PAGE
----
They must have known the dogs, Leonard says. The animals were vicious, and would have attacked anyone unfamiliar.

That same day, operators received another 9-1-1 call, this time from Donald Stone, Chris Sr.’s cousin on his mother’s side. Donny explained in monotone that, after seeing the news, he’d looked in on Chris Sr.’s brother, Kenneth Rhoden—“to check if he was all right.”

Compared to Bobby’s tearful hyperventilation, and despite the closeness implied by his checking on Kenneth in the first place, Donny, though rattled, remained calm throughout the call. He explained in a hollow voice that he’d gone in “hollering,” and had “looked up” to see Kenneth who “had a gunshot wound.” It was as if he had spotted Kenneth on the ceiling.

At the press conference held that afternoon, Pike County’s sheriff, Charles Reader, welcomed media and told them that child services, “and, of course, the Pike County Coroner” were working on the case. He announced only the barest details. 

Chris Sr. had been one of nine
 children, who now had multiple children and grandchildren. Around 150 relatives gathered at Union Hill Church that afternoon for consolation. The church and locals would eventually raise $10,000 for the family. 

According to The 
Cincinnati Enquirer, on Sunday morning, at around 3:45 a.m., officers dragged Bobby from bed and led her from her trailer to their squad cars. Five other people were questioned around the same time. As Bobby struggled to stay awake, they demanded to know what time had she really arrived at the property.

Five weeks after the massacre, while Bobby looked forward to her first official polygraph test, I sat down across from her at church.

The Rhoden Massacre marked the largest mass gun killing in the country so far that year, and in the midst of ensuing panic, area schools were on lock-down. Authorities hauled between one hundred and one hundred and fifty cars from Chris Sr.’s property. Pike County Prosecutor Rob Junk said he suspected more than one person executed the killings. Family members said that anyone wanting to sneak up on the Rhodens might have parked on the shoulder of the highway and made their way up backwoods trails that snaked through the hill and forked into residents’ yards.

At first, the county was afraid. A Cincinnati restaurant owner posted a reward of $25,000 for anyone with information leading to an arrest. Union Hill Church’s Pastor Phil visited Bobby equipped with a prayer book and a teddy bear. She felt the police wouldn’t listen to her—they said she wasn’t getting her facts straight—so she gathered up the courage to give interviews to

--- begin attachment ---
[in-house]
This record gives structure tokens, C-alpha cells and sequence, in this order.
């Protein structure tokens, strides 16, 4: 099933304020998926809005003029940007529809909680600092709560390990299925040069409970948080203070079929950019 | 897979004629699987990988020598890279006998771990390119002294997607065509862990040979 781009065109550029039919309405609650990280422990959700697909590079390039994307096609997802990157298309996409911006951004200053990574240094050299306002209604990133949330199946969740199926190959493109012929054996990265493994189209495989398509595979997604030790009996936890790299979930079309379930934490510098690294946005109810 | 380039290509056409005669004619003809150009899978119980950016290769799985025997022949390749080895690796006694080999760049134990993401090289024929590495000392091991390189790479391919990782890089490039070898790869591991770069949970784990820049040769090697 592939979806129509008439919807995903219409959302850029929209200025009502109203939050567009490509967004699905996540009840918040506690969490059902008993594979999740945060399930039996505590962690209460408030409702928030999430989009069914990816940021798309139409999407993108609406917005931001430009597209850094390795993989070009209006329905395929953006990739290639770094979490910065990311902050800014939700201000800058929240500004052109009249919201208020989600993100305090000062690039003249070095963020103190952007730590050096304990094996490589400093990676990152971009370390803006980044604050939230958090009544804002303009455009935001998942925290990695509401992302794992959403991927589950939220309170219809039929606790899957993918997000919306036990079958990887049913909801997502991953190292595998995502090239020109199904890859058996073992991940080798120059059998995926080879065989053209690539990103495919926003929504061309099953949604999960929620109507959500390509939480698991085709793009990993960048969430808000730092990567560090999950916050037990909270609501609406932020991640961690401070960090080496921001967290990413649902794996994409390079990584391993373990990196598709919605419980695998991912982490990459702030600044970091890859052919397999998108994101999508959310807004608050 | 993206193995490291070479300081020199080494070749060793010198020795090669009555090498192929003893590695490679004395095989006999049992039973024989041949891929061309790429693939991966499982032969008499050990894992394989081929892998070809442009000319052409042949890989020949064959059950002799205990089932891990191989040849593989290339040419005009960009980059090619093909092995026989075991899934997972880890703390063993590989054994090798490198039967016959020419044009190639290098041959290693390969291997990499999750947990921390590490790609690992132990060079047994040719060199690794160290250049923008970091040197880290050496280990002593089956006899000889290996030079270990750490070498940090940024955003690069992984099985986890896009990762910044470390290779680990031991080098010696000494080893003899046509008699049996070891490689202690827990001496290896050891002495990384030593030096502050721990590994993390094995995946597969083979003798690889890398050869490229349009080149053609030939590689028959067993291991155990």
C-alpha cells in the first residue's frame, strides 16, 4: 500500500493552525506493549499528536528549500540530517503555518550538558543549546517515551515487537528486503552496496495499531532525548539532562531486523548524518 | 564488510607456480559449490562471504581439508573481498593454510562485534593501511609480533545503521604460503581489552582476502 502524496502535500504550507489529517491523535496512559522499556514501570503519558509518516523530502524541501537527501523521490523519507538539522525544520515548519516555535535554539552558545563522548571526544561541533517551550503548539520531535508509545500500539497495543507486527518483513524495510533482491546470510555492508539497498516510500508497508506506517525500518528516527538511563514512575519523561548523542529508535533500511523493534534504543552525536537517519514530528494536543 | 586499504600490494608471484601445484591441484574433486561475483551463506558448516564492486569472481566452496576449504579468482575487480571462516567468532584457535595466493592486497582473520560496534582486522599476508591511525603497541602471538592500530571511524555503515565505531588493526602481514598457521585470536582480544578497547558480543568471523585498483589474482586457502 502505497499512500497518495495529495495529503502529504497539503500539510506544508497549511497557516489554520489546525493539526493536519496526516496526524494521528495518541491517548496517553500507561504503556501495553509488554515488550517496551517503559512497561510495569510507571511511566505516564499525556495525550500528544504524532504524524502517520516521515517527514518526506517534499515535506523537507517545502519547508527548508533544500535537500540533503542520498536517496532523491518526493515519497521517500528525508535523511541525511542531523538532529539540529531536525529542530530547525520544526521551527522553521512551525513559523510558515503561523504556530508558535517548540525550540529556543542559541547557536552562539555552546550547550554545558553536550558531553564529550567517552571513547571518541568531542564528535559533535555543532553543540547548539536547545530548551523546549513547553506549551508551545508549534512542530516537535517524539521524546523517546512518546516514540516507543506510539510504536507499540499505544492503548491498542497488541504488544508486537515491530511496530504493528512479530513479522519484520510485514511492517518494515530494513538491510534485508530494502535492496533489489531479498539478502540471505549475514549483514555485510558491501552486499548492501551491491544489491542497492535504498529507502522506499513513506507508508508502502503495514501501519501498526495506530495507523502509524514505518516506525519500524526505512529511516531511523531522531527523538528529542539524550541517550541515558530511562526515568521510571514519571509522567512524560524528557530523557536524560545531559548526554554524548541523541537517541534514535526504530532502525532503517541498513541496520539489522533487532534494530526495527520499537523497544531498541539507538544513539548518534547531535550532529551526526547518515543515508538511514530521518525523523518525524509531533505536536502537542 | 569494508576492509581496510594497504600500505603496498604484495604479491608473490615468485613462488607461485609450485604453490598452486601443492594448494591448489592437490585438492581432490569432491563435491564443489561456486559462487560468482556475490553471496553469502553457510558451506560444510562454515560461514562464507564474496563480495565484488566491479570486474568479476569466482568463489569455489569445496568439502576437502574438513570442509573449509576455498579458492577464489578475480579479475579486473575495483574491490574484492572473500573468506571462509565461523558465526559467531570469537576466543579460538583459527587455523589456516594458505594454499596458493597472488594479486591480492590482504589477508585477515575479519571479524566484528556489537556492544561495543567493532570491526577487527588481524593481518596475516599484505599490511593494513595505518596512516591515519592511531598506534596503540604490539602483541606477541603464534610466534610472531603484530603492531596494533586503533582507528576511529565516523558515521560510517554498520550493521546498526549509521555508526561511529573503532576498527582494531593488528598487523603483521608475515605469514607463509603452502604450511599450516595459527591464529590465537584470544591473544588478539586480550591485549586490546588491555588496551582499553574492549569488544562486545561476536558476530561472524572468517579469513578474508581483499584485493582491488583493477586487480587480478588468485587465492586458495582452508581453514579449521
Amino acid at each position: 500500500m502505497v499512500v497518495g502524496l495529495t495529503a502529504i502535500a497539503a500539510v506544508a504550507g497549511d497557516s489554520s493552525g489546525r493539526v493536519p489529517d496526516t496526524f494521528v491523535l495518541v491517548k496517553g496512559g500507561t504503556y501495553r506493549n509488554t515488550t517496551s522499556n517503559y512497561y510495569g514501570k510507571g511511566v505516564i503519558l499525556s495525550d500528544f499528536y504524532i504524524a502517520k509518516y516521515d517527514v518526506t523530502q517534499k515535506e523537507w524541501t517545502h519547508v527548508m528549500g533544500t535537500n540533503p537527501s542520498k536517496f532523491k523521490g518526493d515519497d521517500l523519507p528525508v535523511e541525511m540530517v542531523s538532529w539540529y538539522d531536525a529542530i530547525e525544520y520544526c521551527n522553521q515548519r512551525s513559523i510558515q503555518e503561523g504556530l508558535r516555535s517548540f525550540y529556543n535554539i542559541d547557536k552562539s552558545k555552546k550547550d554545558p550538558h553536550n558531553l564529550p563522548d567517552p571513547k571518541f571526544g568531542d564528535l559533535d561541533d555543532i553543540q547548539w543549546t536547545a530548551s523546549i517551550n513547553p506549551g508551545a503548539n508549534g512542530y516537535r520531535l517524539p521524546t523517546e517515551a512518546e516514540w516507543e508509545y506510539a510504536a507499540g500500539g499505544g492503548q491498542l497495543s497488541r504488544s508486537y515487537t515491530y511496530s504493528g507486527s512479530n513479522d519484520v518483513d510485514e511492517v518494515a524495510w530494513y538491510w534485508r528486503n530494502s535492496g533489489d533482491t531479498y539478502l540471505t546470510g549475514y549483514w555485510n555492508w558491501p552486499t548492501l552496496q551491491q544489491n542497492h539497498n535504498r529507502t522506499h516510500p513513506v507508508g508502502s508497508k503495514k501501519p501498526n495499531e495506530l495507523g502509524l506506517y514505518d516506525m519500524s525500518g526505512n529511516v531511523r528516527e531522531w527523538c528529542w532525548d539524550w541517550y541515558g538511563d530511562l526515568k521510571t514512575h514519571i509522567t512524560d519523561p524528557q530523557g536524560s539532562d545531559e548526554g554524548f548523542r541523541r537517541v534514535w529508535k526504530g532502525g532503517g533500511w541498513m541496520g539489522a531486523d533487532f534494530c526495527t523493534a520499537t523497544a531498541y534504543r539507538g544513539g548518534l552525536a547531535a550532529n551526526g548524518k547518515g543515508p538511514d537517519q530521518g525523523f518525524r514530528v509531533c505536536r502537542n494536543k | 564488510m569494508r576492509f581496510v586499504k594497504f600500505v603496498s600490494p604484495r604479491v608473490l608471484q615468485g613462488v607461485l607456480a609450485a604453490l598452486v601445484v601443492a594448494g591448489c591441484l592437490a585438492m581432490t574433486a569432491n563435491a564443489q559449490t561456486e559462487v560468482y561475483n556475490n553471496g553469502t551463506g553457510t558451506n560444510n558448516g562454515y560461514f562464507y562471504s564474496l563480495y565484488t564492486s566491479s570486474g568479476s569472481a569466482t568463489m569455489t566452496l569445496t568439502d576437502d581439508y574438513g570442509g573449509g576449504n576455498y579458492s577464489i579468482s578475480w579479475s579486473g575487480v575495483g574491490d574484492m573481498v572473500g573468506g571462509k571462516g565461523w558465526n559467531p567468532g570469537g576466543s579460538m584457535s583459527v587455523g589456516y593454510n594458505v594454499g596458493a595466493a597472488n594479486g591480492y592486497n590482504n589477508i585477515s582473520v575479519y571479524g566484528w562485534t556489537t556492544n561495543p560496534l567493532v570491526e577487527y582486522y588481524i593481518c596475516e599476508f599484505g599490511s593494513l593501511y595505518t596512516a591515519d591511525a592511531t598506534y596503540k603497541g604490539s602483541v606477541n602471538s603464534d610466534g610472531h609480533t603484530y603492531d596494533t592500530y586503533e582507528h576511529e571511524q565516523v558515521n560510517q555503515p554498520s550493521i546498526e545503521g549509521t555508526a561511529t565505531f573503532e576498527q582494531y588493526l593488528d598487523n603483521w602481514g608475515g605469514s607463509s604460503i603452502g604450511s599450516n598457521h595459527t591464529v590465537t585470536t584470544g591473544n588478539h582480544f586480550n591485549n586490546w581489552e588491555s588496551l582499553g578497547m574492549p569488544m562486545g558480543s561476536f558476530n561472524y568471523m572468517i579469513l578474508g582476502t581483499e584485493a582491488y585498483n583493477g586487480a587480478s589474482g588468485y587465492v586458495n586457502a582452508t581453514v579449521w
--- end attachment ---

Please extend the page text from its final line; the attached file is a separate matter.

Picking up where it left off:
The Cincinnati Enquirer, telling reporters that she used to clean Kenneth Rhoden’s trailer from time to time, and had seen security cameras set up around his house, just like at Chris Sr.’s.

Down the street from Leonard and Judy’s, cops patrolled blockades on either end of Union Hill Road, keeping reporters at bay. Individuals from the Ohio Bureau of Criminal Investigation were there, and the number of BCI working the case totaled more than ninety people, around one-quarter of BCI’s overall staff. “My guess is by the time this is done it will be the biggest investigation BCI has ever done,” said Attorney General Mike DeWine, who would go on to compare the unsolved case to a five hundred and later, a one thousand piece jigsaw puzzle.

Two days
 after the bodies were found, DeWine said investigators found three “marijuana grow operations” at two of the four crime scenes. News outlets asked if the crimes were tied up with the Mexican Cartel, and locals channeled gossip that Chris Sr.’s family had been drug users—though Dana Manley Rhoden had undergone routine drug tests from her employer. Aside from the marijuana development, officials released very little information. “We will not be telegraphing or telling the bad guys everything that we know,” DeWine said.

But, as weeks passed without an arrest, locals accused DeWine and the Sheriff’s Department of moving too slowly. Without new information on which to base fresh stories, media coverage of the case centered increasingly on cartoonish portraits of the Rhoden family, cobbled together based on interviews with toothless rivals. 
The Daily Beast reported thatprior to their deaths, Chris Jr. and Frankie Rhoden took more than a dozen friends to the home of a demolition derby opponent, where they beat down Tommy Jr., and knocked out his dad Tommy Sr.’s teeth. (“At least he had false teeth,” said Tommy Sr.’s son Richard.  “He was able to superglue them back in.”) Anonymous commentators on Reddit expressed boredom: “Summary: A bunch of hicks/white trash got into a brawl, thought they were badass [and] were out-badassed by others with guns,” one concluded.

Basic elements of the case were now changing article to article. 
The Dayton Daily News reported that Chris Sr.’s cousin, Gary Rhoden, was found splayed at Chris Jr.’s feet, when, actually, Chris Jr. and Gary were found in separate trailers. An article in the New York Daily News said Bobby discovered her sister, when really she’d come upon her ex-brother in-law and her nephew. The Daily Mail published an exclusive saying that Donald Stone had found one thousand dollars in cash scattered across the legs of Chris Sr.’s brother, Kenneth.

In light of mounting suspicion that the Rhodens were drug dealers, the Cincinnati
 restaurateur retracted his $25,000 reward for information relating to the case. Thereafter, coverage dwindled to almost nothing.